The world wide web has changed the way we live, there is no doubt about that. But, it has also changed the way we consume information. We are practically bombarded with it. According to a study conducted at the University of California, the average person consumes up to 34 GB of information daily, which is enough to overload most laptops. Is it enough to overload the human brain? It may very well be.

A mess of information

Since we consume and digest large quantities of information, we are forced to filter it. We ignore most of it and accept a very small part.

A result of this can be a very well-known psychological phenomenon -- confirmation bias. Confirmation bias is, by definition: "The tendency to search for, interpret, favor, and recall information in a way that confirms one's preexisting beliefs or hypotheses". This means that we are inclined to seek out information that fits our belief system, confirms our preexisting opinions, and notions. We, subconsciously, look for information that we agree with. How has this transformed our society?

The digital age

Smartphones, computers, social media, 24-hour television programs - digital information is everywhere around us. We are exposed to it, addicted to it, and influenced by it. Our view of the world and our belief system is based on the information that we receive.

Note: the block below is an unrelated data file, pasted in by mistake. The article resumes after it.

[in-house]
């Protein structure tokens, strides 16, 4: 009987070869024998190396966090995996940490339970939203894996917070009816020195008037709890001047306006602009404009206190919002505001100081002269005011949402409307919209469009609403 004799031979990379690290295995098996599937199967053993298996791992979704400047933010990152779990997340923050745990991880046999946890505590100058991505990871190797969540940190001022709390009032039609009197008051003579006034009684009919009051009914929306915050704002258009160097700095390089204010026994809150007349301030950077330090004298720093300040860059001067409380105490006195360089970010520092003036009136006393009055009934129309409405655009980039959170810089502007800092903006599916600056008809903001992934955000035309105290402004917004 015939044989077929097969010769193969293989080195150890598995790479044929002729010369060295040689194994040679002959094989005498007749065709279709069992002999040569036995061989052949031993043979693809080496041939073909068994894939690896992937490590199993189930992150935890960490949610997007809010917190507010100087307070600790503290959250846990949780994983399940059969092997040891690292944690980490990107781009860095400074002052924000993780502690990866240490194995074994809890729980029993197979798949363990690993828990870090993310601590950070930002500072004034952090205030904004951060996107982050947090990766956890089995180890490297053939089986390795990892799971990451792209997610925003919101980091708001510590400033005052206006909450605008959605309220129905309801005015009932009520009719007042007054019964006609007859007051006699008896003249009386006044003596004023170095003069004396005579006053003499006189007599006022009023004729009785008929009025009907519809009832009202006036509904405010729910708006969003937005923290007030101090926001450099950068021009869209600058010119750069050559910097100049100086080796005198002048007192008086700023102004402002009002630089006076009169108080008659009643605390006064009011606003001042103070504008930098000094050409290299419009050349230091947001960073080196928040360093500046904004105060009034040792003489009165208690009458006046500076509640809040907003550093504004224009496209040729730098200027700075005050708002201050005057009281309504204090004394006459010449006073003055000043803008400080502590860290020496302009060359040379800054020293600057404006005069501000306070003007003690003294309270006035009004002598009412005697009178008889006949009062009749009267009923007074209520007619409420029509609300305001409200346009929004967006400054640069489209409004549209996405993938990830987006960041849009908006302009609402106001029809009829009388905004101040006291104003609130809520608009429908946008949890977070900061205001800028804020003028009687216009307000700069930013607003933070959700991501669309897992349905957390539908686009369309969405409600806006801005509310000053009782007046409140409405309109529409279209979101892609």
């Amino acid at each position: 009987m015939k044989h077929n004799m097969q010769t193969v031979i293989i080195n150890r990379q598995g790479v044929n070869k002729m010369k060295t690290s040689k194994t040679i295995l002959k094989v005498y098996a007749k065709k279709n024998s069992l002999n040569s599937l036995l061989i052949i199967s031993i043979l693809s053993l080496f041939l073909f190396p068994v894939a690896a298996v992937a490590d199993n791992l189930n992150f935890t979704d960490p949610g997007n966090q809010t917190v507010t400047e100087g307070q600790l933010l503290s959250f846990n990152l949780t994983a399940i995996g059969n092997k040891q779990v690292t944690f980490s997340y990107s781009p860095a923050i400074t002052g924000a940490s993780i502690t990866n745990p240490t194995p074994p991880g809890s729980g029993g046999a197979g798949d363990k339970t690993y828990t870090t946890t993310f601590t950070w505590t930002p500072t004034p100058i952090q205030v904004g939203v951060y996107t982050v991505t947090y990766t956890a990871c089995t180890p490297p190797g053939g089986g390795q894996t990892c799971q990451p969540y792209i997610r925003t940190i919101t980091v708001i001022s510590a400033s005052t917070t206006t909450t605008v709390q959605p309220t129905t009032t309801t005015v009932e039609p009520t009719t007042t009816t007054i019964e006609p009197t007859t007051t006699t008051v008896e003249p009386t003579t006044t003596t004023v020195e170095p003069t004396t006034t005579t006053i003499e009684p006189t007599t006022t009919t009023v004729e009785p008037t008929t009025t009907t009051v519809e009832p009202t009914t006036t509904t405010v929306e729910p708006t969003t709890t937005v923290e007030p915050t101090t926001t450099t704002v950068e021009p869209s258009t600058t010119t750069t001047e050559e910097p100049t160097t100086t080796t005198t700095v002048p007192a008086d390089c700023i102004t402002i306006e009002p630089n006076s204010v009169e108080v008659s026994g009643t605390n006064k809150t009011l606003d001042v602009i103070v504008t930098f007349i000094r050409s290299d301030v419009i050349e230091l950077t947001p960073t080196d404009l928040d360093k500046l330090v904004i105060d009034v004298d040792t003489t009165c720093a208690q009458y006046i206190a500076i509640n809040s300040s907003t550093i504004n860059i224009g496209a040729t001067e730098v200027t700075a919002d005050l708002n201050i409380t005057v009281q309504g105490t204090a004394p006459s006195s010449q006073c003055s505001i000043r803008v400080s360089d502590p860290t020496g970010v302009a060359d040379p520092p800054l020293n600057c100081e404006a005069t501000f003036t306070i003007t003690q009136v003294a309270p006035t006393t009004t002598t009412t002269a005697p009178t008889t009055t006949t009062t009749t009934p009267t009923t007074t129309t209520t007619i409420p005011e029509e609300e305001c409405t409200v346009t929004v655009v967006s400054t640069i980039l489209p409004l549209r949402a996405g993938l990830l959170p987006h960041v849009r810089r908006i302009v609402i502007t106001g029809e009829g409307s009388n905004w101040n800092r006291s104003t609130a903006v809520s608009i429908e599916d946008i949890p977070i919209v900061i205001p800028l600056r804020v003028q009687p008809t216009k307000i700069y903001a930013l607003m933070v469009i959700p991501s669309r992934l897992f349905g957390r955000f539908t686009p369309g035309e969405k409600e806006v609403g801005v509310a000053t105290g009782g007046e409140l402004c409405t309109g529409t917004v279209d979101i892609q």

For example, take a look at the 2016 election in the United States - Hillary Clinton and Donald Trump have extremely aggressive and biased fan bases. This has translated into "real life" and divided the entire country. While Hillary Clinton relied on conventional media, Donald Trump, as an outsider, relied heavily on new media and social networking sites such as Twitter.

By using the term "Fake News" to describe any and all mainstream information, Trump has successfully discredited, rightfully or not, major news outlets, at least in the eyes of his voters. No one can deny that this has helped him win.

This is perhaps the first time in history digital information has directly influenced the real world in a major way - Donald Trump won, in large, thanks to him and his campaign staff's new media efforts.

History will show that the 2016 election was a major paradigm shift. But, it has also shown that we are inclined to stick out our group alliances and confirm our biases which has, to an extent, killed constructive discussion and stunted progress - who can you debate with if everyone you're talking to agrees with every major point you're making? The most important question, however, is: How can one differentiate between real and fake news? We are yet to find a way.